"Writings in the United Amateur, 1915-1922" by Howard Phillips Lovecraft
For instance, there was the American journalist who so heartily despised my bourgeois prudence and progress.
"The Record of Nicholas Freydon" by A. J. (Alec John) Dawson
All this and more is delicacy of expression, and blest is the journalist who has it.
"News Writing" by M. Lyle Spencer
I should like to take this opportunity to remark that the American journalist is far better than the reputation he enjoys in Europe.
"My Three Years in America" by Johann Heinrich Andreas Hermann Albrecht Graf von Bernstorff
With Janin may be mentioned M. Alphonse Karr, who however has been more of a journalist than of a novelist.
"A Short History of French Literature" by George Saintsbury
He might even be described as the greatest living journalist.
"The Book of This and That" by Robert Lynd
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In poetry:

Go and help to swell the names
In the casualty lists.
Help to make a column's stuff
For the blasted journalists.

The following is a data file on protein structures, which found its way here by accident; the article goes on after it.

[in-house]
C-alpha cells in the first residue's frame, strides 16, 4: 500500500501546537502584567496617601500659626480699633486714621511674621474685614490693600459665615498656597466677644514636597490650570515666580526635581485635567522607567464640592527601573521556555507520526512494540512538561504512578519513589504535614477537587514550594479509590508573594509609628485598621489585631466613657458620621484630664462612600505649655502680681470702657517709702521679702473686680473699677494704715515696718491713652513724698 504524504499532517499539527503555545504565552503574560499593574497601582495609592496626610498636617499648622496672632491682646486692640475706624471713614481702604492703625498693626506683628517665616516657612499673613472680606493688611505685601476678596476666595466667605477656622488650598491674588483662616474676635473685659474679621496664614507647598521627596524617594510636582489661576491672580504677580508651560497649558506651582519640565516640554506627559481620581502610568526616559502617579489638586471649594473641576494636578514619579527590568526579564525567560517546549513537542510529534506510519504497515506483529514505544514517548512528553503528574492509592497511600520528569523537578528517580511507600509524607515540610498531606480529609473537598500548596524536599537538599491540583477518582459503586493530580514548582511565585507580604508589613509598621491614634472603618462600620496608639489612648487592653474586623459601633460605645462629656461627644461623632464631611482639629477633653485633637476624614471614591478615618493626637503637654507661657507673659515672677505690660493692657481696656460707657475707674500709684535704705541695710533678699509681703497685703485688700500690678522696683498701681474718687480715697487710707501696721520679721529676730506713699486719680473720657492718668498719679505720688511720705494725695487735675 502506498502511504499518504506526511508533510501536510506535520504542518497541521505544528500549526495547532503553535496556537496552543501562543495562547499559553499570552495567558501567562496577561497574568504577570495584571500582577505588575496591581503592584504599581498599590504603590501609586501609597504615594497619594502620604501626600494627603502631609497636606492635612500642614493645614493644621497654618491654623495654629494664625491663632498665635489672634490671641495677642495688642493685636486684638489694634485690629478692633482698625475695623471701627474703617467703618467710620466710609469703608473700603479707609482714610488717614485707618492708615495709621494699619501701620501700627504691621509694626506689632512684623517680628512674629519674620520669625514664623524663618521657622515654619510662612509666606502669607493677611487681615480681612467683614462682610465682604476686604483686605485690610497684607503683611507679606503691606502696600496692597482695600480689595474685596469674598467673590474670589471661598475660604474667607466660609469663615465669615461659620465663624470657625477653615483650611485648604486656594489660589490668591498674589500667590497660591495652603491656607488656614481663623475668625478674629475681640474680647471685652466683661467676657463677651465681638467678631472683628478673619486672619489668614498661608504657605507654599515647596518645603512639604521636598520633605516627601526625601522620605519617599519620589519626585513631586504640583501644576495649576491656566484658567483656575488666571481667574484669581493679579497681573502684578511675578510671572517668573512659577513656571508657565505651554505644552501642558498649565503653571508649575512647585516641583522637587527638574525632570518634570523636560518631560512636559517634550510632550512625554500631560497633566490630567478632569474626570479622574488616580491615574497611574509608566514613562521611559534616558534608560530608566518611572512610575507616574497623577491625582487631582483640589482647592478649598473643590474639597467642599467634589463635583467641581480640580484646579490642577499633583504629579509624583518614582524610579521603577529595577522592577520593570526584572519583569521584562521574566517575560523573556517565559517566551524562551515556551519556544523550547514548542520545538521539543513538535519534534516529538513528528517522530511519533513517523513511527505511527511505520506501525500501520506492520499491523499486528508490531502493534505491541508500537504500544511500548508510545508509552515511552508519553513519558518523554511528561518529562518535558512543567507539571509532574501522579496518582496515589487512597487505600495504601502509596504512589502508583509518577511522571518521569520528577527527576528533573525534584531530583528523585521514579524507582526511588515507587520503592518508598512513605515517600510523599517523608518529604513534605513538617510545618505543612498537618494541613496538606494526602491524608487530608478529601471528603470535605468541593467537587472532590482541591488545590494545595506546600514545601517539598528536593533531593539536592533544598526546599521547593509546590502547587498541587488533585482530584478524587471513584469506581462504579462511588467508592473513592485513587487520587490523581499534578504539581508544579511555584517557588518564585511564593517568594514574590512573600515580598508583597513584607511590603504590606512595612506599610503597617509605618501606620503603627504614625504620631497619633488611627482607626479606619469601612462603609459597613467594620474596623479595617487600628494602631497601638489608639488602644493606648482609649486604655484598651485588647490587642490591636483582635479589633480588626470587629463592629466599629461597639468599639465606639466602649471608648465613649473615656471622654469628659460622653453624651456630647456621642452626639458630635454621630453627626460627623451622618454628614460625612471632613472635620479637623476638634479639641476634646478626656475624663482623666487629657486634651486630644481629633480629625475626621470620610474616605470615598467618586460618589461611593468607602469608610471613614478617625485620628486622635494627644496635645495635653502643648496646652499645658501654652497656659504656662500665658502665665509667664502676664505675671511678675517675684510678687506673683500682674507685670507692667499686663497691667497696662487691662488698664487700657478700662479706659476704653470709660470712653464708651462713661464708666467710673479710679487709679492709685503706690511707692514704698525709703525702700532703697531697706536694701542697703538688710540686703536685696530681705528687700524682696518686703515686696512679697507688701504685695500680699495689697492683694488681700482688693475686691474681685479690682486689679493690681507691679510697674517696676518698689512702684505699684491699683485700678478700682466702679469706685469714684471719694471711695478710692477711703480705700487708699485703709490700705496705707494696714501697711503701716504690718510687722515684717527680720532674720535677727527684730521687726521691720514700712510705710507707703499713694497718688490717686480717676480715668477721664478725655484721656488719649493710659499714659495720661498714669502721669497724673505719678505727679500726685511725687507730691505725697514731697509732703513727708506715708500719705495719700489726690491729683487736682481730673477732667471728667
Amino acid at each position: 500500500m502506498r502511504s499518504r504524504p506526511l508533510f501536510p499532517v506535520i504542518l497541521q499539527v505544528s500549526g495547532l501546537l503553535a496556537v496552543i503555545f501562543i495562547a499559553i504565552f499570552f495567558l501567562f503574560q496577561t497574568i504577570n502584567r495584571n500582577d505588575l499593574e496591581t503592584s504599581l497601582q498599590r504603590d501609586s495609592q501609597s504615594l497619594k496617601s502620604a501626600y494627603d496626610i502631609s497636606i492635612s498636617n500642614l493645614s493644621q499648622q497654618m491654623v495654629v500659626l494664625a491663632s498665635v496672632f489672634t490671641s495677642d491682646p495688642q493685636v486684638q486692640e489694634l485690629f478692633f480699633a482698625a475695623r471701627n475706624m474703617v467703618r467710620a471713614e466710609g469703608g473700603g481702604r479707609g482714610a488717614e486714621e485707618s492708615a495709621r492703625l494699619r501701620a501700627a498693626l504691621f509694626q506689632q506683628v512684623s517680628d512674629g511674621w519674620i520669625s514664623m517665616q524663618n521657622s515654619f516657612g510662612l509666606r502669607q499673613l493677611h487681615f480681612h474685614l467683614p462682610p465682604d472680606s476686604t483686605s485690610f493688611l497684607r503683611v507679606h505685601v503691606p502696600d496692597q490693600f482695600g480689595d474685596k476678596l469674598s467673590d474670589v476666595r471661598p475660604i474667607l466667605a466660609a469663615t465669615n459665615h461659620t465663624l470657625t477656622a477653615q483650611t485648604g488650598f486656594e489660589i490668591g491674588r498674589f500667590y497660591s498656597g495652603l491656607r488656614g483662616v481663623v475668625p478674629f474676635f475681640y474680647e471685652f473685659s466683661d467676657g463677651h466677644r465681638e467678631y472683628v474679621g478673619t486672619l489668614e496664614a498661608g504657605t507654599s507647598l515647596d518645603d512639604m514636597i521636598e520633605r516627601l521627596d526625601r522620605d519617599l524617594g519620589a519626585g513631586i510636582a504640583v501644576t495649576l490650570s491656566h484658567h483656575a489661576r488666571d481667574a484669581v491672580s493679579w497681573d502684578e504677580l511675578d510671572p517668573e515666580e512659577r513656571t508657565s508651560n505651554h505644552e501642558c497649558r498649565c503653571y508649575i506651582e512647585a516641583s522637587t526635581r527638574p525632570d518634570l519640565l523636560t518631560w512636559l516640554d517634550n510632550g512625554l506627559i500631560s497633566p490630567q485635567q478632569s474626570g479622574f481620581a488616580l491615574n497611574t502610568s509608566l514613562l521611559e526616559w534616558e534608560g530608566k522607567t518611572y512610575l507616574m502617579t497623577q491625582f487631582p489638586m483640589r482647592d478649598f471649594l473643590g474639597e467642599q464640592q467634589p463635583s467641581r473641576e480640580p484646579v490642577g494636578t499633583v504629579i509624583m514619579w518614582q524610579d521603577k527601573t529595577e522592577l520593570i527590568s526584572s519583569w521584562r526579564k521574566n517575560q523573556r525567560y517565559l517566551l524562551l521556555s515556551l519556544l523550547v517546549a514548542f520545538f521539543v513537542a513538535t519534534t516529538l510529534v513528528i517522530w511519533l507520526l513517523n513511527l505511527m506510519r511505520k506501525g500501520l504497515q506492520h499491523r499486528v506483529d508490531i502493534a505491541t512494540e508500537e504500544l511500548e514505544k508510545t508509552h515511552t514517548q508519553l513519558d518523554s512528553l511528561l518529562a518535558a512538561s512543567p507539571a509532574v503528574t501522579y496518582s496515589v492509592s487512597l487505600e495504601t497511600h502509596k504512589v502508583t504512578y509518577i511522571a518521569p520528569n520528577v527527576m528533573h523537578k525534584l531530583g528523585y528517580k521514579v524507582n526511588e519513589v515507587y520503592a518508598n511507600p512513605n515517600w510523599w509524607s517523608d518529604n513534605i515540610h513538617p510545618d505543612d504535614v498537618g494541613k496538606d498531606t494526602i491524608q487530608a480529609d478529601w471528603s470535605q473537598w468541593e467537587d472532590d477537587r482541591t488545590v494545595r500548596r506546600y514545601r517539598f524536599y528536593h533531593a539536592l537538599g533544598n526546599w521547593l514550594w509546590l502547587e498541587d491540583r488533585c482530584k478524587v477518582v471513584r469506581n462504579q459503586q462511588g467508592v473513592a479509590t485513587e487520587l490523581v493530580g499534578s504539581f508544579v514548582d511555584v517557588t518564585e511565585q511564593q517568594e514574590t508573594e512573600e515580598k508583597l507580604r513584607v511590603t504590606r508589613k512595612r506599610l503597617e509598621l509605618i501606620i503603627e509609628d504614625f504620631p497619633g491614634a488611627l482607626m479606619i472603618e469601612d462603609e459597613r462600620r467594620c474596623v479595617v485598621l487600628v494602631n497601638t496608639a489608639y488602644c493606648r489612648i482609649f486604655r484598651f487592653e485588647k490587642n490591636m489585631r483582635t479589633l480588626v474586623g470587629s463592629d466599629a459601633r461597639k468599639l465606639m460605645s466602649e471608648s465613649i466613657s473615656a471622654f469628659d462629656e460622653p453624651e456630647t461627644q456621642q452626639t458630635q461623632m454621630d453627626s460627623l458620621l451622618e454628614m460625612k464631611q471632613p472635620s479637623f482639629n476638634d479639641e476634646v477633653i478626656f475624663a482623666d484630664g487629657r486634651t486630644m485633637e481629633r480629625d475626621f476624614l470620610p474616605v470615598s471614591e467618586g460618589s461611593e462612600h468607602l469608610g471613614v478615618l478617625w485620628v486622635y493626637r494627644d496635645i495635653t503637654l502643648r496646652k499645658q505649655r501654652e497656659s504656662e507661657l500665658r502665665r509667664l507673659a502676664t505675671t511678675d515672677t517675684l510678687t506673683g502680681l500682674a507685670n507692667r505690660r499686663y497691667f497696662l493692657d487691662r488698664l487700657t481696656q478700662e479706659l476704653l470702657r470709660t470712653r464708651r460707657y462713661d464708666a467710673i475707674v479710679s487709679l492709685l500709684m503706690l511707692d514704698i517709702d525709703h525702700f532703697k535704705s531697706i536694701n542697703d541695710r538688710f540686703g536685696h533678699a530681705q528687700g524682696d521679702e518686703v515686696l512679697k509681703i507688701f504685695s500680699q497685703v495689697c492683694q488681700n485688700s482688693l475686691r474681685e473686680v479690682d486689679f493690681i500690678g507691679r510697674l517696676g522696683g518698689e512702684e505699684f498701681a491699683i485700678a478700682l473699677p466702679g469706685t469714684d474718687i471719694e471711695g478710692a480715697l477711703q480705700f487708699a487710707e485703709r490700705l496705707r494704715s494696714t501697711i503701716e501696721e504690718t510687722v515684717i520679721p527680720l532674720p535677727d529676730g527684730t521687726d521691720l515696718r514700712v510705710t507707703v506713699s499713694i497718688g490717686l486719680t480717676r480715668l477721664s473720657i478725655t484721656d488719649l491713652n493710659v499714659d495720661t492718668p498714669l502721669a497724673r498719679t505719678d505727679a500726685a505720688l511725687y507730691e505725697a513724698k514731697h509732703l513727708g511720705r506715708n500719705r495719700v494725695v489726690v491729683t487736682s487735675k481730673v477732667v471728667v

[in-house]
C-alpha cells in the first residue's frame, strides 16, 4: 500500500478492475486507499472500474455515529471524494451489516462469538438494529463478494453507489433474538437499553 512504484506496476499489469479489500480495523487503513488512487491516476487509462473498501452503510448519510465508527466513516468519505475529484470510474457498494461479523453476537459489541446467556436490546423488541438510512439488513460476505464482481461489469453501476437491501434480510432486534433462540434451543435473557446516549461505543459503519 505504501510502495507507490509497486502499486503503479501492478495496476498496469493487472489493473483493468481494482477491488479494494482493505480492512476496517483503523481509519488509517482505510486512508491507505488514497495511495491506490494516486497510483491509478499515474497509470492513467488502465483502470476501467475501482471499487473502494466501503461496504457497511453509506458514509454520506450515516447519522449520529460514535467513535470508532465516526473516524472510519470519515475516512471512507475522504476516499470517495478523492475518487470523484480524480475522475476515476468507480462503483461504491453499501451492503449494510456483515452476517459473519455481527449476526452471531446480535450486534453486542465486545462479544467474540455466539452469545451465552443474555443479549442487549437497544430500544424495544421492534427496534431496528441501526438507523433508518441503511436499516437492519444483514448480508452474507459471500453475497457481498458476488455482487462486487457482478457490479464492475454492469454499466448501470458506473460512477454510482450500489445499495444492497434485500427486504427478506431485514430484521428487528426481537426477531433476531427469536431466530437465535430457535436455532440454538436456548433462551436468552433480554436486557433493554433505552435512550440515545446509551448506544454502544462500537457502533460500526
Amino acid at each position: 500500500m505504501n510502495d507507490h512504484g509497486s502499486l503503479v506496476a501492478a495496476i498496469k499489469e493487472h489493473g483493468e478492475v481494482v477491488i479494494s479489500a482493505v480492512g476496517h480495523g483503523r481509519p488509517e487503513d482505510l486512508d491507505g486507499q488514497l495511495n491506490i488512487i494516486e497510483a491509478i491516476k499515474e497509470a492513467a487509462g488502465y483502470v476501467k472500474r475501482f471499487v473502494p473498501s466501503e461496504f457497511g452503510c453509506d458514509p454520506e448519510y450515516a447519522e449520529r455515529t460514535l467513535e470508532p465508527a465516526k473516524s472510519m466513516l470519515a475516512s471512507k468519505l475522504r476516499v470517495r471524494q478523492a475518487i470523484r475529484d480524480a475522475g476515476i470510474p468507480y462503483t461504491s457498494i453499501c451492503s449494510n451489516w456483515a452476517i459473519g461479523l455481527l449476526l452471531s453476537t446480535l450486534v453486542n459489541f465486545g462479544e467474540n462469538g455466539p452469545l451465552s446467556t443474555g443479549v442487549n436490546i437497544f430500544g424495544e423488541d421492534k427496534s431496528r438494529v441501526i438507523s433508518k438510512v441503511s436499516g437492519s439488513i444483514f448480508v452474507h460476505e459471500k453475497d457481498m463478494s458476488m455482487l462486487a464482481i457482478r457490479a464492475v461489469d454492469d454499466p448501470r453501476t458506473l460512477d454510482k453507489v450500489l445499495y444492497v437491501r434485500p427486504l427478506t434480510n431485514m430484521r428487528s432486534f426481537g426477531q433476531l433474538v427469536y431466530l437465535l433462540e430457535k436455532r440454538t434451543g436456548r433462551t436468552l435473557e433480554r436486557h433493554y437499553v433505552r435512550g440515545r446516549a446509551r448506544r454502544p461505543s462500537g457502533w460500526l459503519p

"Recruiting" by Ewart Alan Mackintosh

In news:

Sarah Seltzer is a journalist who writes about pop culture.
I am a bestselling author and award-winning investigative journalist.
Once, when Ronald Reagan was running for president, he was asked by a journalist if he didn't think it was wrong to compromise .
Sara Reistad-Long is a journalist based in New York City.
Stop Forcing Journalists to Conceal Their Views From the Public.
Congratulations from the Society of Professional Journalists on your election to Congress.
On the Regarding War blog, soldiers, veterans, and journalists will share their stories from Afghanistan, Iraq and other war zones.
Young journalists at the Charlotte Observer love their jobs.
"Masscult and Midcult" gives us only one phase of Dwight Mac­donald's storied career as a political gadfly, provocative journalist, nonpareil editor, and embattled critic.
Athens journalist brings stories from page to stage.
Take the true story (dailymail.co.uk) of British feminist journalist Cinnamon Heathcote-Drury.